The action inside the dungeon proceeds in a pretty similar fashion. Everyone gets one standard attack that can be charged up to perform a slightly different function, such as moving obstacles or temporarily freezing enemies. Sub-weapons abound and add a little spice to the combat, ranging from a cat launcher to a ice cream-based flail. On top of those two attacks, everyone gets a unique Imagination Attack, wherein they summon whatever or whoever they think about most to perform some special function on the battlefield. Jake, for example, summons Lady Rainicorn to drop off random items (ranging from health and ammo to additional treasure) and Peppermint Butler uses his mysterious connection to the Land of the Dead to boost everyone’s strength and health temporarily. Due to the surprisingly wide range of characters (Lumpy Space Princess! Cinnamon Bun!) and the pretty vast differences between them, it’s worth trying out everyone until you find a combination of character and tokens you want to stick with.
Is all of this maybe sounding a little familiar? This is really my only legitimate beef with Adventure Time: Explore The Dungeon oh you get it. The farther you get into the game, the samer it starts to feel. I don’t so much mind that it’s kind of a blatant mixing of a few other titles/genres with an Adventure Time coat of paint. The previous game was exactly the same thing as Zelda II except you were Finn and it was still great. If you pitched this game to me by saying “it’s Gauntlet except you’re Marceline” I’d have been just as excited about the new one as I was the last one. However, some people might have a problem with the familiarity of it all and turn away. The game is guilty of a more internal sense of copying as well. There just…isn’t a ton of variety in the levels. The art style is great, the animations are charming and representative of each character (watching Cinnamon Bun chew on treasure chests is funny every time), and the music is good (if not varied – noticing a trend?). Even as fun as the co-op mode can be, with everyone bickering over treasure and eggs flying all over the place, you may start to feel like you’re just going through the same five basements over and over again until the bosses crop up.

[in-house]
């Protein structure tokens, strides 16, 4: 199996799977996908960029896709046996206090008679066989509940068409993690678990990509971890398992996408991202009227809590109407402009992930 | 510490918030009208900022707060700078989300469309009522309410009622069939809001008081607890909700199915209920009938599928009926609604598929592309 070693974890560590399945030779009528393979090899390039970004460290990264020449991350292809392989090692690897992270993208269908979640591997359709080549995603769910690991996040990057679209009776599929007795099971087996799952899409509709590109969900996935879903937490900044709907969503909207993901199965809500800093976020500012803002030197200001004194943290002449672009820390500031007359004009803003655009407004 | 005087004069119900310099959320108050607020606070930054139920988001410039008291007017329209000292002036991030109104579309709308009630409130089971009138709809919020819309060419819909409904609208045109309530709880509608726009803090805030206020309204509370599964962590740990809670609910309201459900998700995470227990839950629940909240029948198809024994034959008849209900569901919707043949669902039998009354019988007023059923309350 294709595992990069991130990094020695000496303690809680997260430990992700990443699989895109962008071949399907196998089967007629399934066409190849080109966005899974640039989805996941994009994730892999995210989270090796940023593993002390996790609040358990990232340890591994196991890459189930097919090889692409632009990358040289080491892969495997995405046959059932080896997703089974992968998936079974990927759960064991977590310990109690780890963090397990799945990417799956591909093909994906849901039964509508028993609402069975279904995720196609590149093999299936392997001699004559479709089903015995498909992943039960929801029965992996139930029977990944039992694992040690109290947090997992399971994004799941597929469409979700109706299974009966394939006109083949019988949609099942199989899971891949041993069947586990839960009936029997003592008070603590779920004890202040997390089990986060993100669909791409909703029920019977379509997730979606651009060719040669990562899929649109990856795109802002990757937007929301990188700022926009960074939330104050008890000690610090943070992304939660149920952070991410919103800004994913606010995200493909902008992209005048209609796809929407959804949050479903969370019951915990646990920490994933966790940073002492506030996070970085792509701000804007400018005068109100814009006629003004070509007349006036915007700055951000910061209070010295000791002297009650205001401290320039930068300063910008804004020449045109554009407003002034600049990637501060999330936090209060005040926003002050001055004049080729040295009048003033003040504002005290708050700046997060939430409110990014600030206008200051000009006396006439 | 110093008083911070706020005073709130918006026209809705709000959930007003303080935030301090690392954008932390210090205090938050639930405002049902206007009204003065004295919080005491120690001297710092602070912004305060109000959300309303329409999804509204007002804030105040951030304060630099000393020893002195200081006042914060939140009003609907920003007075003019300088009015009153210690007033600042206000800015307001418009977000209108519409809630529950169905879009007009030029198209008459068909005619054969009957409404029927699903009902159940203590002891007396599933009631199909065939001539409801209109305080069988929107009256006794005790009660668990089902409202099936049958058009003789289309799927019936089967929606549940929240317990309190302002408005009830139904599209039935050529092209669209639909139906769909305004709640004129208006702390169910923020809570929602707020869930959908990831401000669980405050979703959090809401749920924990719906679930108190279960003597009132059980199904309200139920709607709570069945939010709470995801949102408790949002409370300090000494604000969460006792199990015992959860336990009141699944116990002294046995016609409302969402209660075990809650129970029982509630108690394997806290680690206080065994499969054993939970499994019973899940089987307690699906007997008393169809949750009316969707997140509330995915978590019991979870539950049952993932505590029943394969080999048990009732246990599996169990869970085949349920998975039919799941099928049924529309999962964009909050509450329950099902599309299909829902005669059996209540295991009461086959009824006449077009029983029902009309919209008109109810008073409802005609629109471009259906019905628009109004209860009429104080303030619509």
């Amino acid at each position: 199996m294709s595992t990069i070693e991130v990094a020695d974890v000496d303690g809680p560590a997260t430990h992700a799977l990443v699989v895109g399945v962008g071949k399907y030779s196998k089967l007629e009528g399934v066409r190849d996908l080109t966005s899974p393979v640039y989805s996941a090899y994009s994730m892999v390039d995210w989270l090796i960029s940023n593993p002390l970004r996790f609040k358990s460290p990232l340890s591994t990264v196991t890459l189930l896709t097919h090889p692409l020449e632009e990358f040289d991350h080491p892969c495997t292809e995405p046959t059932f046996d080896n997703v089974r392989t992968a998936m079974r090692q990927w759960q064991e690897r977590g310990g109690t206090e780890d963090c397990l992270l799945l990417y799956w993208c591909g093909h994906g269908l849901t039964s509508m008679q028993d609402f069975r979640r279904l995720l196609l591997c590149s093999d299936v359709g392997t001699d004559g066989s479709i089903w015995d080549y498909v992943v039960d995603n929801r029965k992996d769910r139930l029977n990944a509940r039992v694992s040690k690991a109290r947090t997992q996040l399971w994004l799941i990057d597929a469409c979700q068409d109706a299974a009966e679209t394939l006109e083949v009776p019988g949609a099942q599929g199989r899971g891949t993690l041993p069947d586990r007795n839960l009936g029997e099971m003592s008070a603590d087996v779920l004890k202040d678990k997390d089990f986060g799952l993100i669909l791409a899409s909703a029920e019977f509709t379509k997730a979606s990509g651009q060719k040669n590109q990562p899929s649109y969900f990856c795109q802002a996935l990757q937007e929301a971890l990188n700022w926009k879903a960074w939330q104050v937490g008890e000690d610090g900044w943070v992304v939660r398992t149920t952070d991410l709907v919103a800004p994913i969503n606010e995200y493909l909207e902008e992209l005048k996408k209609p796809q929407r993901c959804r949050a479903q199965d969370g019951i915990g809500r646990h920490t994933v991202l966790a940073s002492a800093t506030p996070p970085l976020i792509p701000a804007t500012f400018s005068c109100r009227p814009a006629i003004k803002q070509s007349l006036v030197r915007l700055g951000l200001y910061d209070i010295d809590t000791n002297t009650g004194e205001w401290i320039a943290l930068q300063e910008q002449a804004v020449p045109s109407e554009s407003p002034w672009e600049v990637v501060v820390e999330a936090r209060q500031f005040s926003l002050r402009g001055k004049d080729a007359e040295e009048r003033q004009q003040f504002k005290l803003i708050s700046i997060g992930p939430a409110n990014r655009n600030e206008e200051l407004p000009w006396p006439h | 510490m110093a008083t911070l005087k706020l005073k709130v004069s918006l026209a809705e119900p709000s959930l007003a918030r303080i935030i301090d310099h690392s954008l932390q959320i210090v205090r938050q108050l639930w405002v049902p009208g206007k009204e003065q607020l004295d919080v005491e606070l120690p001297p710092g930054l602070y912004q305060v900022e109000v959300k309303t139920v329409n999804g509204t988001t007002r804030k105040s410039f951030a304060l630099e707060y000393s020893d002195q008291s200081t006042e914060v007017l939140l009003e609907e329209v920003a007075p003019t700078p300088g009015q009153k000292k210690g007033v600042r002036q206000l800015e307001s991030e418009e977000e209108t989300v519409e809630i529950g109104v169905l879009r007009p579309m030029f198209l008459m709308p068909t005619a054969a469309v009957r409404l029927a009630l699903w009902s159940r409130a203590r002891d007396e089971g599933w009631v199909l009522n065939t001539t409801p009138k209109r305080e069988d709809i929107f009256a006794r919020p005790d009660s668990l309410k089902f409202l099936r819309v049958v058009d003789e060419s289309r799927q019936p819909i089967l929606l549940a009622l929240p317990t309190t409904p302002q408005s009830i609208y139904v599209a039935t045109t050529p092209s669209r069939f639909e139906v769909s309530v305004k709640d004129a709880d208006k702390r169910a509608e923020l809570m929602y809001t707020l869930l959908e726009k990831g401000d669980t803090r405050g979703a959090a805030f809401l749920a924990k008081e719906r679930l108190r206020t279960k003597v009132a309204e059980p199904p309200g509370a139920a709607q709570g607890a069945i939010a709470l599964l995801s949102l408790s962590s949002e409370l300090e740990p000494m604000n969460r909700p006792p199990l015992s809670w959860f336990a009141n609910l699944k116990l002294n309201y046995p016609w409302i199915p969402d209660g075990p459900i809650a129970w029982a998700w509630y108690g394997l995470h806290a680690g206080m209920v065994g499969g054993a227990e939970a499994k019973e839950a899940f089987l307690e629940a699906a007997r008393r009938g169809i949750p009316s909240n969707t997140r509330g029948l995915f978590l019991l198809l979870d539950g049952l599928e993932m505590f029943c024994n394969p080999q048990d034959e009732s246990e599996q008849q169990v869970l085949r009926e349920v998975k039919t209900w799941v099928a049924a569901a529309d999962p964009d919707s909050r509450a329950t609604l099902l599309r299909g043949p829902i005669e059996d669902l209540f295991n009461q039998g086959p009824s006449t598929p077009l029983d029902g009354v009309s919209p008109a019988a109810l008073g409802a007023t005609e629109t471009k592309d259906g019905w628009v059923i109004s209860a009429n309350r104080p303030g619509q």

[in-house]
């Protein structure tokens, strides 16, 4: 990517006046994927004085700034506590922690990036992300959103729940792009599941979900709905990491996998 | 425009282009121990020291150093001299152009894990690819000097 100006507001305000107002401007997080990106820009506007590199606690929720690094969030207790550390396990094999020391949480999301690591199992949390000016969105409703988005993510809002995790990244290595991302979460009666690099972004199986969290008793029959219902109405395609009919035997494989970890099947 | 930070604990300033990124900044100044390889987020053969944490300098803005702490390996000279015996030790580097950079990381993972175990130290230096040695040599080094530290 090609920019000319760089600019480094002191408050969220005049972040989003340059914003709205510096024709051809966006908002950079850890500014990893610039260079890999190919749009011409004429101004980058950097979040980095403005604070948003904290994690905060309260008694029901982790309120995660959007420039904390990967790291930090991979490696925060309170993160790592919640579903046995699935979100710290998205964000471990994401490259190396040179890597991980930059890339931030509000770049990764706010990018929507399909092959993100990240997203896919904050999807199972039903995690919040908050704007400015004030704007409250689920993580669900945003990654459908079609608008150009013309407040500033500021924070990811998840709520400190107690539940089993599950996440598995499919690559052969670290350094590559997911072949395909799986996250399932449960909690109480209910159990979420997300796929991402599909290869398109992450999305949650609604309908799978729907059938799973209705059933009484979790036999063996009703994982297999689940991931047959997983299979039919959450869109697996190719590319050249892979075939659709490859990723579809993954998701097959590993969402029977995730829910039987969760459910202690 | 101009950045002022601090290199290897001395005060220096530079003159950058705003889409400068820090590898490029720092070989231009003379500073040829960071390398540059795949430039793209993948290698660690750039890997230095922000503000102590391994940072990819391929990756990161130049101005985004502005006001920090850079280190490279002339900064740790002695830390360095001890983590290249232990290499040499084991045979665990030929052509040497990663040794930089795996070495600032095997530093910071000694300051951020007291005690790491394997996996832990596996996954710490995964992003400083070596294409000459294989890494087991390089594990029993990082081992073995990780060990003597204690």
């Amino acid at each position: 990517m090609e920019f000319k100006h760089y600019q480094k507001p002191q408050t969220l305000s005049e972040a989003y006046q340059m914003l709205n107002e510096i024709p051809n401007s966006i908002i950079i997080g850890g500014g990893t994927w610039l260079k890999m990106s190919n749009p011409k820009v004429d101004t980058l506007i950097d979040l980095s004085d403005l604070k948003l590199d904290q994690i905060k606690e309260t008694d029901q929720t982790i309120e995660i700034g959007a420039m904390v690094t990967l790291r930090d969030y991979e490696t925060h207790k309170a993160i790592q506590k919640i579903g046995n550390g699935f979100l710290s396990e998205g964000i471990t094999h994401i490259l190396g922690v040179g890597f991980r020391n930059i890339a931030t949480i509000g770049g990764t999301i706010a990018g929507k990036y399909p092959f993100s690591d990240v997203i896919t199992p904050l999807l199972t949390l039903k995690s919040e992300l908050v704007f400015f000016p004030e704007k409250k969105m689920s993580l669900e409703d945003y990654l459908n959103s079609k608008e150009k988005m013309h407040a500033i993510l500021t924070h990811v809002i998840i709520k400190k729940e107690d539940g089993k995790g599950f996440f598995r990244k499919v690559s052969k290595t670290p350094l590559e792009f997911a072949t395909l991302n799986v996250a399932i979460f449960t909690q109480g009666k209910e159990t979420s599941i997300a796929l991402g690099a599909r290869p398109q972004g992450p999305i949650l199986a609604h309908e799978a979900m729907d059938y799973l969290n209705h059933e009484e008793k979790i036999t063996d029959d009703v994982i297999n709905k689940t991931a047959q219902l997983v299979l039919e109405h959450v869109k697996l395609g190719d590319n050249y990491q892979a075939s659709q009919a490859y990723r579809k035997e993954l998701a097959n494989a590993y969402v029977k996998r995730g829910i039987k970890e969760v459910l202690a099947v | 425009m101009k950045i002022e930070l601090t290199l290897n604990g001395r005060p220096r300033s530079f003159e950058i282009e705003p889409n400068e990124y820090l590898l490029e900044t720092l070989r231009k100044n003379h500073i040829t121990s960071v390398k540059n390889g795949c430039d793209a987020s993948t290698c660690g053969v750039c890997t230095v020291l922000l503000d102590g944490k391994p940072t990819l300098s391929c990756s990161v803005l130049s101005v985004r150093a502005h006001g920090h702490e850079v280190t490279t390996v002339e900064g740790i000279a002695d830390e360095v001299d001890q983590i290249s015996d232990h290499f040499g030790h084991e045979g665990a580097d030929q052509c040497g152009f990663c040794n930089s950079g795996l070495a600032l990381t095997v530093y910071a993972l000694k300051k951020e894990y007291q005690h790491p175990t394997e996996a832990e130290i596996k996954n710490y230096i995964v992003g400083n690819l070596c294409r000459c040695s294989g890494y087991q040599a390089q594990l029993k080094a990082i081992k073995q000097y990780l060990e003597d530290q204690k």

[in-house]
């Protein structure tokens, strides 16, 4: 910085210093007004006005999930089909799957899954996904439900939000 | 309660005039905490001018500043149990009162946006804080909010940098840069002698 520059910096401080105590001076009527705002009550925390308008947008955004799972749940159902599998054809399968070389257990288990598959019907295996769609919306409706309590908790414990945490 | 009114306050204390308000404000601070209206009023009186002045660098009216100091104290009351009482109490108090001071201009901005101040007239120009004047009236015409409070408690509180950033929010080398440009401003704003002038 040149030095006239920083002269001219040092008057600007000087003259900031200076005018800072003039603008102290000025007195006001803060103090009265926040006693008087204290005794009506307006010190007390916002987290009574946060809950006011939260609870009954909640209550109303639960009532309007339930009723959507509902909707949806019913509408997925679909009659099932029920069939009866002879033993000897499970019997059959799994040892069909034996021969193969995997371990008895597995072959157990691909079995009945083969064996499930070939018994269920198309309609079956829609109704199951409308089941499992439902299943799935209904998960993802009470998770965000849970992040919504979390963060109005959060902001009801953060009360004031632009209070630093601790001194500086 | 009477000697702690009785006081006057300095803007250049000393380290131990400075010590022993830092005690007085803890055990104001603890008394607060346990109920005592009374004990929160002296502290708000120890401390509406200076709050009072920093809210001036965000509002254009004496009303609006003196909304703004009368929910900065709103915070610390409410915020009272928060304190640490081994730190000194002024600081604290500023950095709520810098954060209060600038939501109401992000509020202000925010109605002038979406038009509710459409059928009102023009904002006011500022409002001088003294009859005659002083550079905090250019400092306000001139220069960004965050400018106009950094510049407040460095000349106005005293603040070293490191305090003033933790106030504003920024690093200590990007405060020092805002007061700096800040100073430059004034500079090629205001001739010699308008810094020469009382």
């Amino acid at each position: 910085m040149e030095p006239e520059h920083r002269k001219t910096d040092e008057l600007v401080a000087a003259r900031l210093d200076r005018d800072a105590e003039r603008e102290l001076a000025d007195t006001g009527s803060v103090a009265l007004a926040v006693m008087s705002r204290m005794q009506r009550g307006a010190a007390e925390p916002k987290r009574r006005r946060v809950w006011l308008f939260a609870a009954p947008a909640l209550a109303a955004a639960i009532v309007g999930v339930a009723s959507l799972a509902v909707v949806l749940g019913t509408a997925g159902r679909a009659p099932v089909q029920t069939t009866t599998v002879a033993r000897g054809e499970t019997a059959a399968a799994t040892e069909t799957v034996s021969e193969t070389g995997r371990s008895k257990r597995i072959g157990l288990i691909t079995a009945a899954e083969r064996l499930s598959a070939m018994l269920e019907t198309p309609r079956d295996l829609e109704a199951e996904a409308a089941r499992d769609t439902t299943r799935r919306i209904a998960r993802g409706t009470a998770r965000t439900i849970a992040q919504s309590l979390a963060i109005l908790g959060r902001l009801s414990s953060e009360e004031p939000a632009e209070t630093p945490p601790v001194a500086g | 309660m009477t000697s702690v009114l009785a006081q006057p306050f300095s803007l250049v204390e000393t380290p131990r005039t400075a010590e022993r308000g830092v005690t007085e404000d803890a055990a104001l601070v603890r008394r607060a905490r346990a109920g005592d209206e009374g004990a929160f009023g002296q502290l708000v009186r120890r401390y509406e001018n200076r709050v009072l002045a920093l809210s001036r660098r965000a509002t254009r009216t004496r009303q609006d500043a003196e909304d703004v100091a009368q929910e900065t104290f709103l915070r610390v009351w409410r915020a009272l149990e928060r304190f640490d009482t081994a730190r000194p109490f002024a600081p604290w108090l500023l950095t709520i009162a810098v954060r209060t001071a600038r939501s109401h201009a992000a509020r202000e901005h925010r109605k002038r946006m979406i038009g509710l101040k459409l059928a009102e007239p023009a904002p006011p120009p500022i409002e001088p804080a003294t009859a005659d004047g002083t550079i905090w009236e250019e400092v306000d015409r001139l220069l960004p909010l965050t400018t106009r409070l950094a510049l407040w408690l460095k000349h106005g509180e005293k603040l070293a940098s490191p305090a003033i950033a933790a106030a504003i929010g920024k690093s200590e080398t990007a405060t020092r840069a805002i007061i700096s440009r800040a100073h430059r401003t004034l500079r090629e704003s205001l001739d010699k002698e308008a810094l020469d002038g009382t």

That’s not to say Adventure Time: You Know What This Game Is Called By Now is bad. I myself rather liked it and everyone I was able to sucker into playing it co-op with me seemed to have a pretty good time. However, this can probably be attributed to the fact that everyone I played it with was already a big Adventure Time fan and can catch many of the references. In fact, the story was actually penned by the series’ creator Pendleton Ward (see what I did with that ‘penned’ joke?) and allegedly connects to the overall plot of the series, and may explain more about certain characters maybe. If you just want an action RPG, you should look elsewhere. Anyone who owns a Finn hat and has between one and three friends (fair warning: on the PC version, it seems one player HAS to use a keyboard and cannot be set as player 1) should round everyone up, put together some Everything Burritos, and set off to find out what hideous secrets lie within Princess Bubblegum’s dungeon. Everyone else can go hang out with Donnie.
Or…don’t. Donnie’s the worst. Just go play something else and let us Adventure Time fans save (or be) the princesses.